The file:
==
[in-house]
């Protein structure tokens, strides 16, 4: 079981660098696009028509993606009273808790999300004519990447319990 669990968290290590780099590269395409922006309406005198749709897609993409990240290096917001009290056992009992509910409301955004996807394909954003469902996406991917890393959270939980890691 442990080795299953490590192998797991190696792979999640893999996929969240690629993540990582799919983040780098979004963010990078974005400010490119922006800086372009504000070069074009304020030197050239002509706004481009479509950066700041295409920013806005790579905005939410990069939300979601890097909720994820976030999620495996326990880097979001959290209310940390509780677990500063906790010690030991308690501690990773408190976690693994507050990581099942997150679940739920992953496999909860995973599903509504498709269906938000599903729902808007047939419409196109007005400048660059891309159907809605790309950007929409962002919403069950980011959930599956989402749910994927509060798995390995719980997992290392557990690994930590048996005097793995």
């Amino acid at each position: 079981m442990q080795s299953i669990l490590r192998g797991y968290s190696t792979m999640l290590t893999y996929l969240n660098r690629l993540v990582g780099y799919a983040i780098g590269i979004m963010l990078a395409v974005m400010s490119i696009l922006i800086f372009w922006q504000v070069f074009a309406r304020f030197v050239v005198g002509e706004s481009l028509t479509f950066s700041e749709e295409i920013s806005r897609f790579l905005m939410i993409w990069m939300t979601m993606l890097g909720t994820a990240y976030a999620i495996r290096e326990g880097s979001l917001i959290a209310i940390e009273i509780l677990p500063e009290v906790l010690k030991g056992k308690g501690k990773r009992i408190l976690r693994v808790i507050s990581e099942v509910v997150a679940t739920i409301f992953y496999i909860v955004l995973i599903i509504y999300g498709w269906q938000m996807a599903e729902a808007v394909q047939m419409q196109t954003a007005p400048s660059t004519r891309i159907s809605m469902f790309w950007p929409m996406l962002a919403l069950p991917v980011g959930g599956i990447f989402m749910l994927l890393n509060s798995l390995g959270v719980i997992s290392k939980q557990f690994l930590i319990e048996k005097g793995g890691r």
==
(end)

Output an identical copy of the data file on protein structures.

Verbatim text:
[in-house]
């Protein structure tokens, strides 16, 4: 079981660098696009028509993606009273808790999300004519990447319990 669990968290290590780099590269395409922006309406005198749709897609993409990240290096917001009290056992009992509910409301955004996807394909954003469902996406991917890393959270939980890691 442990080795299953490590192998797991190696792979999640893999996929969240690629993540990582799919983040780098979004963010990078974005400010490119922006800086372009504000070069074009304020030197050239002509706004481009479509950066700041295409920013806005790579905005939410990069939300979601890097909720994820976030999620495996326990880097979001959290209310940390509780677990500063906790010690030991308690501690990773408190976690693994507050990581099942997150679940739920992953496999909860995973599903509504498709269906938000599903729902808007047939419409196109007005400048660059891309159907809605790309950007929409962002919403069950980011959930599956989402749910994927509060798995390995719980997992290392557990690994930590048996005097793995």
């Amino acid at each position: 079981m442990q080795s299953i669990l490590r192998g797991y968290s190696t792979m999640l290590t893999y996929l969240n660098r690629l993540v990582g780099y799919a983040i780098g590269i979004m963010l990078a395409v974005m400010s490119i696009l922006i800086f372009w922006q504000v070069f074009a309406r304020f030197v050239v005198g002509e706004s481009l028509t479509f950066s700041e749709e295409i920013s806005r897609f790579l905005m939410i993409w990069m939300t979601m993606l890097g909720t994820a990240y976030a999620i495996r290096e326990g880097s979001l917001i959290a209310i940390e009273i509780l677990p500063e009290v906790l010690k030991g056992k308690g501690k990773r009992i408190l976690r693994v808790i507050s990581e099942v509910v997150a679940t739920i409301f992953y496999i909860v955004l995973i599903i509504y999300g498709w269906q938000m996807a599903e729902a808007v394909q047939m419409q196109t954003a007005p400048s660059t004519r891309i159907s809605m469902f790309w950007p929409m996406l962002a919403l069950p991917v980011g959930g599956i990447f989402m749910l994927l890393n509060s798995l390995g959270v719980i997992s290392k939980q557990f690994l930590i319990e048996k005097g793995g890691r």